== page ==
Purpose: To describe the frequency of violence-related behaviors and their association with other health behaviors among high school students.
Methods: The Youth Risk Behavior Survey was administered to all ninth and eleventh graders (n = 2075) of a school district in Texas. It provided information regarding violence-related behaviors and other health behaviors. Students were classified into four mutually exclusive, violence-related categories according to whether they were involved in a physical fight and/or carried a weapon.
Results: Overall, 20% of the students were involved in a physical fight but had not carried a weapon, 10% carried a weapon but had not been involved in a physical fight, and 17% had been involved in a physical fight and had carried a weapon. Prevalence of weapon-carrying and fighting were higher among males than females, and among ninth graders than eleventh graders. Among males, 48% had carried a weapon the month prior to the survey. Students who both fought and carried a weapon were 19 times more likely to drink alcohol six or more days than students who did not fight nor carried a weapon. Logistic regression analyses showed that drinking alcohol, number of sexual partners, and being in ninth grade were predictors of fighting. These three variables plus having a low self-perception of academic performance and suicidal thoughts were predictors of fighting and carrying a weapon.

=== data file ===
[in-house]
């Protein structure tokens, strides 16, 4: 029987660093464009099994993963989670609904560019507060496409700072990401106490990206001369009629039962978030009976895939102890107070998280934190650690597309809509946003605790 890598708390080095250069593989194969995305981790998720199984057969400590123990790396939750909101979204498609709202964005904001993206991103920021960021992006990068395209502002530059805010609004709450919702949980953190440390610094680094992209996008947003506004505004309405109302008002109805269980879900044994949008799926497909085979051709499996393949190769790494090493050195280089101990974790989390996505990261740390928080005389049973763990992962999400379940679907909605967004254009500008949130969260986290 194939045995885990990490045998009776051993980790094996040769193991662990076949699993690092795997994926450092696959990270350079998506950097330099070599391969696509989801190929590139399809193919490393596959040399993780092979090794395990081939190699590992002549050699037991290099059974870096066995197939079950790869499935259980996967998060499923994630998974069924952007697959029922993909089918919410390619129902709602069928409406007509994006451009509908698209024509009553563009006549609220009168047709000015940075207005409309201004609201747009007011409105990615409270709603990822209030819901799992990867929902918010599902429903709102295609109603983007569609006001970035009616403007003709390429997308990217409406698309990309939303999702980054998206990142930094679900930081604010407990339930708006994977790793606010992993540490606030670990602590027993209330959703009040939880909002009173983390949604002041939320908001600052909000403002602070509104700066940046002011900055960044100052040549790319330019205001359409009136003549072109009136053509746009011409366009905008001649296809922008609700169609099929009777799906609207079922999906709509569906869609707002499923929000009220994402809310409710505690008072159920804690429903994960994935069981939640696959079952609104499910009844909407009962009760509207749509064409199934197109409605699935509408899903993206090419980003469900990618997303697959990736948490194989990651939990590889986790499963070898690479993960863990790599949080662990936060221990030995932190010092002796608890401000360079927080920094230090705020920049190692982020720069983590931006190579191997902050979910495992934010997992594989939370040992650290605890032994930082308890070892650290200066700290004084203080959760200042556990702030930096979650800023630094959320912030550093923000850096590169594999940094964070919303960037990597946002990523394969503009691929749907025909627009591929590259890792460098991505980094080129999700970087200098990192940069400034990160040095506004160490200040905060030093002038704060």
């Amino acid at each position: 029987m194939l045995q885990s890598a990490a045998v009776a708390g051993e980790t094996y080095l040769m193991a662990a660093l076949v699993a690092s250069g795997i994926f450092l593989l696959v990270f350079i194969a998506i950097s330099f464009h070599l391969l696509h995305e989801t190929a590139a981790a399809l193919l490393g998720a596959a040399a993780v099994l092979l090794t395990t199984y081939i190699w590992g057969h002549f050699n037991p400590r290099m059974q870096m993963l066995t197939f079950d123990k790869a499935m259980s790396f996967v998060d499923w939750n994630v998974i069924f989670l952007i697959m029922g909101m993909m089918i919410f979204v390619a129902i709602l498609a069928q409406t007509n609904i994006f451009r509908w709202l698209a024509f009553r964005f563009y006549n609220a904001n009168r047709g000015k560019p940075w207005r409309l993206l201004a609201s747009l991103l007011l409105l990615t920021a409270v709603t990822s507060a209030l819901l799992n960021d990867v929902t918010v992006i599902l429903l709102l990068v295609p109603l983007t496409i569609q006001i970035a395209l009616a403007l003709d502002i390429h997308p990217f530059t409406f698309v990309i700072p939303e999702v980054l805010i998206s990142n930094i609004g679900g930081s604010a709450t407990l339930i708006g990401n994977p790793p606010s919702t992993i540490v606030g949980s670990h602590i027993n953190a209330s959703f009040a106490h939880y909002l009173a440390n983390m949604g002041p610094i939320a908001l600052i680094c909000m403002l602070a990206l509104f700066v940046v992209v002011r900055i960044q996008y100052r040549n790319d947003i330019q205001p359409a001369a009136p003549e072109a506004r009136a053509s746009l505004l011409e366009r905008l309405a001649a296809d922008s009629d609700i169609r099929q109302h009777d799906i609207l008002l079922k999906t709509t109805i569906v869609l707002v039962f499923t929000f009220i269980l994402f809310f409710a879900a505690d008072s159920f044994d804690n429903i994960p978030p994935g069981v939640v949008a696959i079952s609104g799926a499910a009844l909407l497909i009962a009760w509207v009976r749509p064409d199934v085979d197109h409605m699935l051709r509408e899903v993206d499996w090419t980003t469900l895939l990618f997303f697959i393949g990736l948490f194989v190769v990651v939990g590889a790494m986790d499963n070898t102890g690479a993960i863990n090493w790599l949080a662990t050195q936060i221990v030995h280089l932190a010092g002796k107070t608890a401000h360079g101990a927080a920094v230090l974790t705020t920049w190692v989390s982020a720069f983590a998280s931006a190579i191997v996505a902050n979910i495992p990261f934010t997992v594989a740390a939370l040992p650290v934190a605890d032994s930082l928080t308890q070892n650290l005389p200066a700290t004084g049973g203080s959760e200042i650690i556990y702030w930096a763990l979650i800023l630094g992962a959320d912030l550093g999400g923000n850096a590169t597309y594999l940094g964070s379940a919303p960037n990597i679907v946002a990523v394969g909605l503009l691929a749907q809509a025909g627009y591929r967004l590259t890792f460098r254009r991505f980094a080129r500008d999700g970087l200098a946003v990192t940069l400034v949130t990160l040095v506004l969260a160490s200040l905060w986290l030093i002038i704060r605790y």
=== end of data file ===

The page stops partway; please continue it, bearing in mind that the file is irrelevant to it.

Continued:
Conclusions: The data indicate that violence-related behaviors are frequent among high school students and that they are positively associated with certain health behaviors. Interventions designed to reduce violence should also address coexisting health-risk behaviors and target high-risk groups.